Friday, April 24, 2015

The Shifty, Twisty Forest: Alpha Build

Originally we lost our turtle, but now we're losing our sheep...
We're excited to announce the alpha build of The Shifty, Twisty Forest! This build improves upon our initial prototype with the following improvements:
  1. Panels now transition on a tap or click, providing much better visual feedback as the level is changed.
  2. We also updated the appearance of movable panels, highlighting them with a dashed line instead of a different background color. This helps to separate the panels from the rest of the level art and make them appear more interactive.
  3. The hero is now a lost sheep instead of a lost turtle. We noticed that turtles always seem to know where they're going, so having a game about a lost turtle seemed too far-fetched.
  4. Rather than shifting a panel into empty space, panels are now swapped with one another. This fixes some of our collision issues with the prototype wherein a turtle falling through empty space would collide incorrectly with an incoming panel's collision areas.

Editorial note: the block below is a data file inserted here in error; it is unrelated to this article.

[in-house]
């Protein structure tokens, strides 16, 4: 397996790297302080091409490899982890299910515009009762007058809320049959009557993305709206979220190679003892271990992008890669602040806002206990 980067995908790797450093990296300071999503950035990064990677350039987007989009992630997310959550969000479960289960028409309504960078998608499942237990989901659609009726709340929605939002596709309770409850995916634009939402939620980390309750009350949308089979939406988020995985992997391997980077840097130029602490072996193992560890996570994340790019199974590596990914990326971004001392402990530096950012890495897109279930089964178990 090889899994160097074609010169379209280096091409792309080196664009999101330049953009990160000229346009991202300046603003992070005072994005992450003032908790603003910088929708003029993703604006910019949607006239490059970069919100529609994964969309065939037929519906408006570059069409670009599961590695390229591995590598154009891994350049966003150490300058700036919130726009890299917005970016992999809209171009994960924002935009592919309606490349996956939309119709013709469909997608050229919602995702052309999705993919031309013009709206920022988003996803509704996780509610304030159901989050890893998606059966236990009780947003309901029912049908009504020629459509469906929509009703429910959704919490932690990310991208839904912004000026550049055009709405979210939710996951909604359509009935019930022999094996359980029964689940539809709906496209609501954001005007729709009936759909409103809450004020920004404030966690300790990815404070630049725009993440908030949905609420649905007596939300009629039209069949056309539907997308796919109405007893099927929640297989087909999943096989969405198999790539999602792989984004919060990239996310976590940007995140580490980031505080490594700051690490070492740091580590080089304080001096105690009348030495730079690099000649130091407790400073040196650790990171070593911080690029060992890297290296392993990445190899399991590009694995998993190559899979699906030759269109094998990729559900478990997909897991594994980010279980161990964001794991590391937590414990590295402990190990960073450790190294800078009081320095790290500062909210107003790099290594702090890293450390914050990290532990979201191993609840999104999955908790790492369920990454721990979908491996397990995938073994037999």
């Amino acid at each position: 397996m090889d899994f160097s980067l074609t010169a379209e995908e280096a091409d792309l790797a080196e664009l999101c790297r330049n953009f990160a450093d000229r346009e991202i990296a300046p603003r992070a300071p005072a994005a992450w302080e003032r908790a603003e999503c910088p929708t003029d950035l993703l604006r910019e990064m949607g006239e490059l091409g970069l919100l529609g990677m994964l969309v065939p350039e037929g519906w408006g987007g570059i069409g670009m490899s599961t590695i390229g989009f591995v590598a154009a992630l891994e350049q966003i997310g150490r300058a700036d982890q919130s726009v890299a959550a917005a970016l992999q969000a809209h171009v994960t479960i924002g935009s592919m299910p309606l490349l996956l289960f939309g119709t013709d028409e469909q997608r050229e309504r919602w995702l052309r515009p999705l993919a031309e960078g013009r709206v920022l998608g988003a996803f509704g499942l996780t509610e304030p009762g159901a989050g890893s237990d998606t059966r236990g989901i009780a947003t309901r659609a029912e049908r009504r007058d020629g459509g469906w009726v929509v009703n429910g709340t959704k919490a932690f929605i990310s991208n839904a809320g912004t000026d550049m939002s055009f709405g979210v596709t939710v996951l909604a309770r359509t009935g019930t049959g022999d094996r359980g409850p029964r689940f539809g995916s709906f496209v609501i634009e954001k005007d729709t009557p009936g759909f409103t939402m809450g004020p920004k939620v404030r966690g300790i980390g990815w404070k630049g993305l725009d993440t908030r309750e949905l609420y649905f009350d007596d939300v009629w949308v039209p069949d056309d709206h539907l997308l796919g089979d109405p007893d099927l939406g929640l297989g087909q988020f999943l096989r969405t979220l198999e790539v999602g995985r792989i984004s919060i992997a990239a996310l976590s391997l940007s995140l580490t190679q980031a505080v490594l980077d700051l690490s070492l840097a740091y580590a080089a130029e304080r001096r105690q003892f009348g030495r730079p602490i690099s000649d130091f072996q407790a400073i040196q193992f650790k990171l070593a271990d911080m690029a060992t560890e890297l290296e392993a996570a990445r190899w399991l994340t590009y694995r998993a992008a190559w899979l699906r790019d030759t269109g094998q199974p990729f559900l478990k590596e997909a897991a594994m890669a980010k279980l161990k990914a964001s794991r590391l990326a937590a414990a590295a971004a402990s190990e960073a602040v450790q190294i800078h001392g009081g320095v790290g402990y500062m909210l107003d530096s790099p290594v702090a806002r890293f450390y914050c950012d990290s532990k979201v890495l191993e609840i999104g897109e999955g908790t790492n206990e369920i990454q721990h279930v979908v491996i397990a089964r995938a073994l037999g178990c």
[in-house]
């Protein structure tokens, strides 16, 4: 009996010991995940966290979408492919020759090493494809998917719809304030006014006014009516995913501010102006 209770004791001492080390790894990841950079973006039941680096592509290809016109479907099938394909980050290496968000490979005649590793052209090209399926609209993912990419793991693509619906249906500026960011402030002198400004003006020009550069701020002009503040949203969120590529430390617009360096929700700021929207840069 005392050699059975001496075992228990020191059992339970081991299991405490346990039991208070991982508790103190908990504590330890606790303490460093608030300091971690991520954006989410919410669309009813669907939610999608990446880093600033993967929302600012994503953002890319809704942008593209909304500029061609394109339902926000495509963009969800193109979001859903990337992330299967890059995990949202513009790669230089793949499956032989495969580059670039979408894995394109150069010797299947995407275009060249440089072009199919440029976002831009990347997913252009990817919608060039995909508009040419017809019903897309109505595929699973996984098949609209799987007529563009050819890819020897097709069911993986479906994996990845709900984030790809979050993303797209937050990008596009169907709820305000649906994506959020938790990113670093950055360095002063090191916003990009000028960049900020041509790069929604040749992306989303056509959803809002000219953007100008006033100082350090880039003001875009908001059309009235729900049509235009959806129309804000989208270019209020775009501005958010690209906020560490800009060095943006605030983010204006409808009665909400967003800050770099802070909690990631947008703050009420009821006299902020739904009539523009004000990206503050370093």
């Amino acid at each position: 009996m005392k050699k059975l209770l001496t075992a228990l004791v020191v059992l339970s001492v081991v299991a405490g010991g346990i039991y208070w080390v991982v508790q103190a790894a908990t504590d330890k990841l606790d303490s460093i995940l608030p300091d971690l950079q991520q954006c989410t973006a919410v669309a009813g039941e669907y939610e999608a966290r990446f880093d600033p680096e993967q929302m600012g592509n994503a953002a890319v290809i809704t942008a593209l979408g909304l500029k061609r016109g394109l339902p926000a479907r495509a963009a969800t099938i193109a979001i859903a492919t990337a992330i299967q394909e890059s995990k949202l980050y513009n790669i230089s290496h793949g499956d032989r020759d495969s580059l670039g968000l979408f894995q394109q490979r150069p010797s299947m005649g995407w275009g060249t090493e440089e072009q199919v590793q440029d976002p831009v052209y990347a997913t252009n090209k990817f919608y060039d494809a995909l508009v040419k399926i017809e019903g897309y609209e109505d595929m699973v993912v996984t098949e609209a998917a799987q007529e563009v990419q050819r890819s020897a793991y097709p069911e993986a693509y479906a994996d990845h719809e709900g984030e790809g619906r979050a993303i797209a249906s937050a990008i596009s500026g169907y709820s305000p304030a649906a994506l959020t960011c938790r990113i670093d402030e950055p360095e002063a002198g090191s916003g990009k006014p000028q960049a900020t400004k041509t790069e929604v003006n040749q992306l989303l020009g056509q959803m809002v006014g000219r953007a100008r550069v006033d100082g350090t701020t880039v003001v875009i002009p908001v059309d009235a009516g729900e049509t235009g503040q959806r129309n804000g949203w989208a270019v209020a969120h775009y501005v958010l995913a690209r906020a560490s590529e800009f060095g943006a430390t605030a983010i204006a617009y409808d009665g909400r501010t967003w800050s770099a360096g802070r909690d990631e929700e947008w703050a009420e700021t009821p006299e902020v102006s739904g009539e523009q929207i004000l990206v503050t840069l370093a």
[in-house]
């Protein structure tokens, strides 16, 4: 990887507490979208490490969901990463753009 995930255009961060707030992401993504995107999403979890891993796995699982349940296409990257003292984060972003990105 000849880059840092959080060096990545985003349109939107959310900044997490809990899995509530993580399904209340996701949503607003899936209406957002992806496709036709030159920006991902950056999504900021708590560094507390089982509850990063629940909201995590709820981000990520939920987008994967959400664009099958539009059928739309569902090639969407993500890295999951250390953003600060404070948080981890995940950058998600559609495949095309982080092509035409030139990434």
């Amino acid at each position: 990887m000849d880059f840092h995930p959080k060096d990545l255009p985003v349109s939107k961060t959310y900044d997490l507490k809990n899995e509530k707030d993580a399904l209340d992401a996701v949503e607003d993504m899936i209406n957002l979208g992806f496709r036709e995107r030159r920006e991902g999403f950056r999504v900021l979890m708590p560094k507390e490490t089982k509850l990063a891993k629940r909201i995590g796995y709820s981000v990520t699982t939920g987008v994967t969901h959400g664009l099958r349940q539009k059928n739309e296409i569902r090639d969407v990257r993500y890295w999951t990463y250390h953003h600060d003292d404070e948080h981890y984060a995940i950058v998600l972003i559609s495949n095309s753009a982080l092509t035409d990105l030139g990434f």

5. The hero pauses at the opening of a level so the player is able to take in the scene and make decisions without having to catch up with a mindless careening sheep. The hero looks mildly excited about starting though, so don't keep him waiting too long..
  6. We made the level elements a bit larger. This should make the game easier to play and see on smaller mobile devices.
  7. Bouncy springs are still in, but we also added spikes, switches, and blocks to make things a little more interesting.
  8. We removed most of the affine transformations for this build, but they'll be in the beta. We're thinking that the initial 20 levels or so will focus on shifting and then we'll introduce reflections and rotations thereafter.

Start each level by tapping the sheep, and once he's in motion, tap the movable panels to get the key and make it to the exit. Check out the progress and let us know what you think!

Thursday, April 23, 2015

Dev Log #3: A Time to Break Down, and a Time to Build Up!

After working on the self-destroying wall, I thought a natural follow-up would be a growing wall. Again, I'm stealing liberally from Kirby here.

This is really the same idea, just in reverse. We start out with all the wall blocks placed, but only the starting block is visible/collideable. When the wall is triggered, it creates a hitbox that triggers all the adjacent blocks in cardinal directions. These again have a fuse timer so that there is a cascading effect.